An Elite Theory of Political Consulting and Its Implications for U.S. House Election Competition

An Elite Theory of Political Consulting and Its Implications for U.S. House Election Competition Does the hiring of political consultants make election races more competitive? If so, why? Most scholars of political consulting argue their expertise enhances competition; I argue that consultant reputation also boosts competition. Many political consultants are part of the Washington establishment, which notices their association with candidates. In particular, congressional candidates of the out party, especially challengers, have an incentive to hire the most reputable consultants to signal to political elites their viability. I demonstrate a positive empirical relationship between out-party candidates hiring top consultants (compared to less reputable ones) and how competitive their race is perceived by elites. These findings and theoretical insight provide a basis for understanding the high costs of political consultants and their impact on election outcomes. http://www.deepdyve.com/assets/images/DeepDyve-Logo-lg.png Political Behavior Springer Journals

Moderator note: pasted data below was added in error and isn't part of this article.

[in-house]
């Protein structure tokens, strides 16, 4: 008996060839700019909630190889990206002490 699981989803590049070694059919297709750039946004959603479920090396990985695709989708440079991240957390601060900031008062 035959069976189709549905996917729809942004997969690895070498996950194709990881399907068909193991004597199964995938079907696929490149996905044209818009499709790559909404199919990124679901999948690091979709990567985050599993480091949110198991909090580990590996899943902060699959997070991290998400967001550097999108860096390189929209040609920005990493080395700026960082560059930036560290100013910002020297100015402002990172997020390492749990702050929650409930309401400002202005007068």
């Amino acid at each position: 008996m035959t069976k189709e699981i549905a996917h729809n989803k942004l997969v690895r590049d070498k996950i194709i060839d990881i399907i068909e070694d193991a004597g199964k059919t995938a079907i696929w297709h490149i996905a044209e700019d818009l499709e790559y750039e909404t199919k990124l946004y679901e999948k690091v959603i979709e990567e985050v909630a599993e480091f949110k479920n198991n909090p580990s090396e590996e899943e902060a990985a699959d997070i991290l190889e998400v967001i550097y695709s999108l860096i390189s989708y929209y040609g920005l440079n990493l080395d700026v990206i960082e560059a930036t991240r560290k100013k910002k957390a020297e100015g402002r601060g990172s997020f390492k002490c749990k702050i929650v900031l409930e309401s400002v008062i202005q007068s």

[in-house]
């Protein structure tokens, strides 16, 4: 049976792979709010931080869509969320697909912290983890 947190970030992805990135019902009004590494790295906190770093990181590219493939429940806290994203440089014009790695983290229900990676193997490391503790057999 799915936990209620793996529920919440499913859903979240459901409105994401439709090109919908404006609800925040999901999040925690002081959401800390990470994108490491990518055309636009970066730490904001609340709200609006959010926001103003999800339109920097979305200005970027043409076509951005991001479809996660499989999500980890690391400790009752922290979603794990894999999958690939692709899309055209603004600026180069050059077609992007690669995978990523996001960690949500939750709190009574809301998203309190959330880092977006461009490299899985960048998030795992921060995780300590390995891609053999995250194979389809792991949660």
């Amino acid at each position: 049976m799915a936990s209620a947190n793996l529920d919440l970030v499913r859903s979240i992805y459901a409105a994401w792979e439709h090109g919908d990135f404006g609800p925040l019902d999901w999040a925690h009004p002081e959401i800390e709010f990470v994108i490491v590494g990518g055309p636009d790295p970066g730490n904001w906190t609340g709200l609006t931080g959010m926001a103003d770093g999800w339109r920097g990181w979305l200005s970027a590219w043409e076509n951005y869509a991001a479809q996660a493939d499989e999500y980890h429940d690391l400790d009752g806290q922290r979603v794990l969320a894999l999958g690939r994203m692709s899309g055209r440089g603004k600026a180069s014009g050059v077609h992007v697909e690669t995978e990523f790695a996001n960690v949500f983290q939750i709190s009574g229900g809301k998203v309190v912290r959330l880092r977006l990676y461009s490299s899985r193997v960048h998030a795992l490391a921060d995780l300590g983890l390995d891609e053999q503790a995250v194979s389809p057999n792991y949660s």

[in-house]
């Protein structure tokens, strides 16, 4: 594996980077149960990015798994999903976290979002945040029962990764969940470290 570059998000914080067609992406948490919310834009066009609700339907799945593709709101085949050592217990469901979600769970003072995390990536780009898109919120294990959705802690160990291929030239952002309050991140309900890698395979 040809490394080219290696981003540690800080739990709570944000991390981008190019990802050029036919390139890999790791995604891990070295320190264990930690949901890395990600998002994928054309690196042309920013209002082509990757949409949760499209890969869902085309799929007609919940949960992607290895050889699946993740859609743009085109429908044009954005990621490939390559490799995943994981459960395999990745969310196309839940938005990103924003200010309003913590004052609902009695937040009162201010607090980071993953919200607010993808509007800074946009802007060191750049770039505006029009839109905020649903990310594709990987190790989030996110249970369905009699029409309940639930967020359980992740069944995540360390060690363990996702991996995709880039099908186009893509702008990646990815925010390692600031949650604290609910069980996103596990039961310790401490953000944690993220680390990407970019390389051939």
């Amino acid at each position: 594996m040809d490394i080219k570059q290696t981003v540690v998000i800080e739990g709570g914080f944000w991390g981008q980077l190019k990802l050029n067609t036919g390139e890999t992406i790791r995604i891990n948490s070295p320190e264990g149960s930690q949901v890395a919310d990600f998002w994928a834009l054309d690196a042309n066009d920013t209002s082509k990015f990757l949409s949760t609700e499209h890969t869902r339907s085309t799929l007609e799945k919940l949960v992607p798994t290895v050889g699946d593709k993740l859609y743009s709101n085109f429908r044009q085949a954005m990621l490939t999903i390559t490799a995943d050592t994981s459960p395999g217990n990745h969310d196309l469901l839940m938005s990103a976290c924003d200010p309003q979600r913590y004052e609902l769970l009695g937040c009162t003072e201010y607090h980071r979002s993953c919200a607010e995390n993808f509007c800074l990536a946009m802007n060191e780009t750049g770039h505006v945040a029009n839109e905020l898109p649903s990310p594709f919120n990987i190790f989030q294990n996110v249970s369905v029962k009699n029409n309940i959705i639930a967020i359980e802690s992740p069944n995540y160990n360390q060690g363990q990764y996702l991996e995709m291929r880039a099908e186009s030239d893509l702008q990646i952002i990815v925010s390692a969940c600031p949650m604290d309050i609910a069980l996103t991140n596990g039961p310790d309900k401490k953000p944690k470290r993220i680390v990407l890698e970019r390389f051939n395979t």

An Elite Theory of Political Consulting and Its Implications for U.S. House Election Competition

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Publisher
Springer US
Copyright
Copyright © 2010 by Springer Science+Business Media, LLC
Subject
Political Science and International Relations; Political Science; Sociology, general
ISSN
0190-9320
eISSN
1573-6687
D.O.I.
10.1007/s11109-010-9140-y
Publisher site
See Article on Publisher Site

Abstract

Does the hiring of political consultants make election races more competitive? If so, why? Most scholars of political consulting argue their expertise enhances competition; I argue that consultant reputation also boosts competition. Many political consultants are part of the Washington establishment, which notices their association with candidates. In particular, congressional candidates of the out party, especially challengers, have an incentive to hire the most reputable consultants to signal to political elites their viability. I demonstrate a positive empirical relationship between out-party candidates hiring top consultants (compared to less reputable ones) and how competitive their race is perceived by elites. These findings and theoretical insight provide a basis for understanding the high costs of political consultants and their impact on election outcomes.

Journal

Political BehaviorSpringer Journals

Published: Sep 26, 2010

References

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